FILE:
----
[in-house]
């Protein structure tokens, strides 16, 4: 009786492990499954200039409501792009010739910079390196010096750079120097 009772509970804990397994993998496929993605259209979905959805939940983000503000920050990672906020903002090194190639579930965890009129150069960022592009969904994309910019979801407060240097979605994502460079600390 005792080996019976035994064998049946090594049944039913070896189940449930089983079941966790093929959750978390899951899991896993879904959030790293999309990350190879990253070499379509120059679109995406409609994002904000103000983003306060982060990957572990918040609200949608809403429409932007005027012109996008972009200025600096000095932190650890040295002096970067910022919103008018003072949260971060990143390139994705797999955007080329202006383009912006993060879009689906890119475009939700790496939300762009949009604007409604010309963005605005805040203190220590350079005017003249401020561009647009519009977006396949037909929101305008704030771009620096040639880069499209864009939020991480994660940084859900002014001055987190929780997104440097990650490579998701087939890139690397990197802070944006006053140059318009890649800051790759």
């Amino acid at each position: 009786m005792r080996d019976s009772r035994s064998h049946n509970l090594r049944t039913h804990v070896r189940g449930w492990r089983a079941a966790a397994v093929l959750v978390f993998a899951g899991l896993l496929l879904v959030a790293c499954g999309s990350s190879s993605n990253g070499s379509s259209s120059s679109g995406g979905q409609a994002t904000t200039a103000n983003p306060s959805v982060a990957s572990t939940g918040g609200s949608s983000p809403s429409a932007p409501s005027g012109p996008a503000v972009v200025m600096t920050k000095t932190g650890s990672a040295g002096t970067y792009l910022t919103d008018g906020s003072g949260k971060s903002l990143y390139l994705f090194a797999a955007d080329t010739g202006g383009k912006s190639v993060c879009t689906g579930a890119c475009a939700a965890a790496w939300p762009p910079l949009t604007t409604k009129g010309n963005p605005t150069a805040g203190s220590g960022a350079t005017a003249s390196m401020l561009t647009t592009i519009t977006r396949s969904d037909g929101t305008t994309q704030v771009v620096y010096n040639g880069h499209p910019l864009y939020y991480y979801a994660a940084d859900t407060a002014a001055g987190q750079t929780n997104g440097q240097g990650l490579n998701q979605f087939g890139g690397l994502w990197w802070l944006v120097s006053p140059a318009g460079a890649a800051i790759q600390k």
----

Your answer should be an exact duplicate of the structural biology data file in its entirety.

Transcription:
[in-house]
């Protein structure tokens, strides 16, 4: 009786492990499954200039409501792009010739910079390196010096750079120097 009772509970804990397994993998496929993605259209979905959805939940983000503000920050990672906020903002090194190639579930965890009129150069960022592009969904994309910019979801407060240097979605994502460079600390 005792080996019976035994064998049946090594049944039913070896189940449930089983079941966790093929959750978390899951899991896993879904959030790293999309990350190879990253070499379509120059679109995406409609994002904000103000983003306060982060990957572990918040609200949608809403429409932007005027012109996008972009200025600096000095932190650890040295002096970067910022919103008018003072949260971060990143390139994705797999955007080329202006383009912006993060879009689906890119475009939700790496939300762009949009604007409604010309963005605005805040203190220590350079005017003249401020561009647009519009977006396949037909929101305008704030771009620096040639880069499209864009939020991480994660940084859900002014001055987190929780997104440097990650490579998701087939890139690397990197802070944006006053140059318009890649800051790759």
């Amino acid at each position: 009786m005792r080996d019976s009772r035994s064998h049946n509970l090594r049944t039913h804990v070896r189940g449930w492990r089983a079941a966790a397994v093929l959750v978390f993998a899951g899991l896993l496929l879904v959030a790293c499954g999309s990350s190879s993605n990253g070499s379509s259209s120059s679109g995406g979905q409609a994002t904000t200039a103000n983003p306060s959805v982060a990957s572990t939940g918040g609200s949608s983000p809403s429409a932007p409501s005027g012109p996008a503000v972009v200025m600096t920050k000095t932190g650890s990672a040295g002096t970067y792009l910022t919103d008018g906020s003072g949260k971060s903002l990143y390139l994705f090194a797999a955007d080329t010739g202006g383009k912006s190639v993060c879009t689906g579930a890119c475009a939700a965890a790496w939300p762009p910079l949009t604007t409604k009129g010309n963005p605005t150069a805040g203190s220590g960022a350079t005017a003249s390196m401020l561009t647009t592009i519009t977006r396949s969904d037909g929101t305008t994309q704030v771009v620096y010096n040639g880069h499209p910019l864009y939020y991480y979801a994660a940084d859900t407060a002014a001055g987190q750079t929780n997104g440097q240097g990650l490579n998701q979605f087939g890139g690397l994502w990197w802070l944006v120097s006053p140059a318009g460079a890649a800051i790759q600390k």